The proposed model for the detection of epidemic events in this area can be evaluated using the CDC criteria for evaluating surveillance systems [27]. That is, a) simplicity: health units routinely report malaria cases to the provincial office of the Ministry of Health; rigorous and ongoing collection of rainfall and temperature data which are relayed to the area epidemiologist; collection of vegetation data is not complex for a person with minimum training; channels for the flow of information are well established and have been improved; and the expected endemic threshold obtained for the province can easily be computed by putting all the components into the model; b) flexibility: Since the system is based on a computer program, it would be flexible enough to include changes in data collection that may occur among the different actors involved; c) acceptability: the malaria epidemic detection system would clearly be accepted since the persons involved in the process understand the repercussions of these events in their area; d) sensitivity: confirmation of cases by serological testing increases specificity, but not sensitivity; in contrast, using reports of suspected malaria cases would detect epidemics with higher sensitivity, albeit with a higher number of “false positives”; e) Positive Predictive Value (PVP): this system may detect epidemics that are not true epidemics, but if we use Serfling’s criteria [24], considering at least two consecutive months with an incidence above the established threshold, the PVP of the system increases considerably since this area is prone to malaria epidemics; f) representativeness: this may be limited when using reports of consultations for suspected malaria instead of microbiological confirmation; what is most important, however, is the historic stability of this form of reporting or notification that may be affected during period of conflicts or other issues outside the scope of the model; and g) timeliness: a limitation of the model is the minimum surveillance period it offers for the detection of epidemics but, as occurs in most epidemiological surveillance systems in rural areas of Africa, it is very difficult to obtain weekly reports of malaria cases that would permit earlier alerts. With appropriate changes in the forecasting model, the same methodology could be used with weekly cumulated reporting rates, and this approach would improve the timeliness of the epidemic early warning if this data would be obtained by the surveillance system of Burundi.

The combination of two modeling tools to predict malaria endemic-epidemic incidence rates, the described in this work for endemic, and another previously published for epidemic forecasting [29] offers a complete surveillance system for detection and development prediction of malaria epidemics and the evaluation of control measures. Thus, the model establishing endemic thresholds makes it possible to know when an epidemic took place, at which time the epidemic forecasting model can be applied to estimate its magnitude and plan the type and intensity of control measures. Finally, the results of these measures can be evaluated using the expected endemic thresholds.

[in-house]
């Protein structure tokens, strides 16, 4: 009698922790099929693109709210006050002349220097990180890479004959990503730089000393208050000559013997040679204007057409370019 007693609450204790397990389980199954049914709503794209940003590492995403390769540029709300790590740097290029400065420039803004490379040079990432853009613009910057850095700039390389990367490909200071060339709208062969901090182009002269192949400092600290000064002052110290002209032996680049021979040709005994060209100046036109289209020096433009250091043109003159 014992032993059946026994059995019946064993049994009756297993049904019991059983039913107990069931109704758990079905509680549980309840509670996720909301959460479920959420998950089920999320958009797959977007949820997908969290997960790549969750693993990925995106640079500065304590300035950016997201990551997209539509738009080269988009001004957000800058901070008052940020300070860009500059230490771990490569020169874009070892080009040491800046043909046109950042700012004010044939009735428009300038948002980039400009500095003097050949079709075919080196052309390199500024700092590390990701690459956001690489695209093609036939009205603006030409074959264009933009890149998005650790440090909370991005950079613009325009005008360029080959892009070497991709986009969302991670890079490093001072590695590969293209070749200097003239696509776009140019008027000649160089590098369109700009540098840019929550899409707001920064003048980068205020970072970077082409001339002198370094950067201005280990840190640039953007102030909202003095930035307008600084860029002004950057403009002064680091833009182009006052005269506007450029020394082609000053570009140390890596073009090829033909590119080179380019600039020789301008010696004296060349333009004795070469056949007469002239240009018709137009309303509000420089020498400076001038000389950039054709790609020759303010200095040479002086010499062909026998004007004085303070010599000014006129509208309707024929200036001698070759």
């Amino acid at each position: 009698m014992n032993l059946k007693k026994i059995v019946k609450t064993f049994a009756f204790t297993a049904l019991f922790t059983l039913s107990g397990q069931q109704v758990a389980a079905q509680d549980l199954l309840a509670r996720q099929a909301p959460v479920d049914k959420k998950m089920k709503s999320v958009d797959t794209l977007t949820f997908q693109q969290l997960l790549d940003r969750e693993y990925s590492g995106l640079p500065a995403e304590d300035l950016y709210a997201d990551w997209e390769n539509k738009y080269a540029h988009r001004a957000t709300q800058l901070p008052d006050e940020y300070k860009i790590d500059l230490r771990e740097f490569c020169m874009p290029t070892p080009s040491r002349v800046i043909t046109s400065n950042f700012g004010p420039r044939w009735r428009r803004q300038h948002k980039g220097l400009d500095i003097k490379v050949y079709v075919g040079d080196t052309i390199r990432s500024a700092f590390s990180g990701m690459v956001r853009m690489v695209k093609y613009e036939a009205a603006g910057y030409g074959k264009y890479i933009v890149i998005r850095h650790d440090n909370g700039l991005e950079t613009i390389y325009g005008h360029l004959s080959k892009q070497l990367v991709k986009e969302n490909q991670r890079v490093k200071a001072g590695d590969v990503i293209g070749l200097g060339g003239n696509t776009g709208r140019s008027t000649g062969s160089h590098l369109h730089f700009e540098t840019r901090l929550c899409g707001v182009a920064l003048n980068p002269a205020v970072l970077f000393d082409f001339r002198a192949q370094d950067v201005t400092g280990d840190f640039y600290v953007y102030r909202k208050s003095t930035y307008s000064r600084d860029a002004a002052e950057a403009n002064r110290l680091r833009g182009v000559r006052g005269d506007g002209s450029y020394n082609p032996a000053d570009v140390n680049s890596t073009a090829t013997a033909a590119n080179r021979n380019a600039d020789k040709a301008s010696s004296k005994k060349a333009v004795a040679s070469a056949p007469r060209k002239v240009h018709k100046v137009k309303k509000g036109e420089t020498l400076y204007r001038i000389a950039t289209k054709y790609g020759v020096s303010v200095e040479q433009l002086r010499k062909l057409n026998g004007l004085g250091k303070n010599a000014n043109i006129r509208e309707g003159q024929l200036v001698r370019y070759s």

The design and development of these types of models constitute one more tool-and not the only one - in what should be an appropriate and balanced policy for preventive action in areas prone to malaria epidemics. Because the multifactorial nature of these epidemics makes them difficult to detect, Malaria Early Warning Systems are needed that take into account variables related with climate, environment and population susceptibility [14]. With regard to the latter point, these Malaria Early Warning Systems should include components that go from rigorous and timely epidemiological surveillance and improved access to health services with adequate diagnostic and therapeutic measures, to monitoring the factors that may affect waning individual immunity, i.e., movements of the non-immune population or malnutrition.

Our model would need to be tested and evaluated before being proposed as an operational tool for malaria surveillance. Meanwhile, our research continues to focus on these techniques and their refinement in order to be able to define precisely when an excess of reported cases is a true malaria epidemic. Early warning of such epidemics would make allow time on time implementation of activities to reduce the suffering caused by these events. We can conclude that the application of this methodological tool permits the timely detection of malaria epidemics and the evaluation of the impact of measures for its prevention and control.


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Citation: Aguirre-Jaime A (2016) Another Approach to Detect Malaria Epidemics and to Evaluate the Impact of Their Control Measures in Situation of Lack of Information. J Community Med Public Health Care 3: 018.

Copyright: © 2016  Gómez- Elipe A, et al. This is an open-access article distributed under the terms of the Creative Commons Attribution License, which permits unrestricted use, distribution, and reproduction in any medium, provided the original author and source are credited.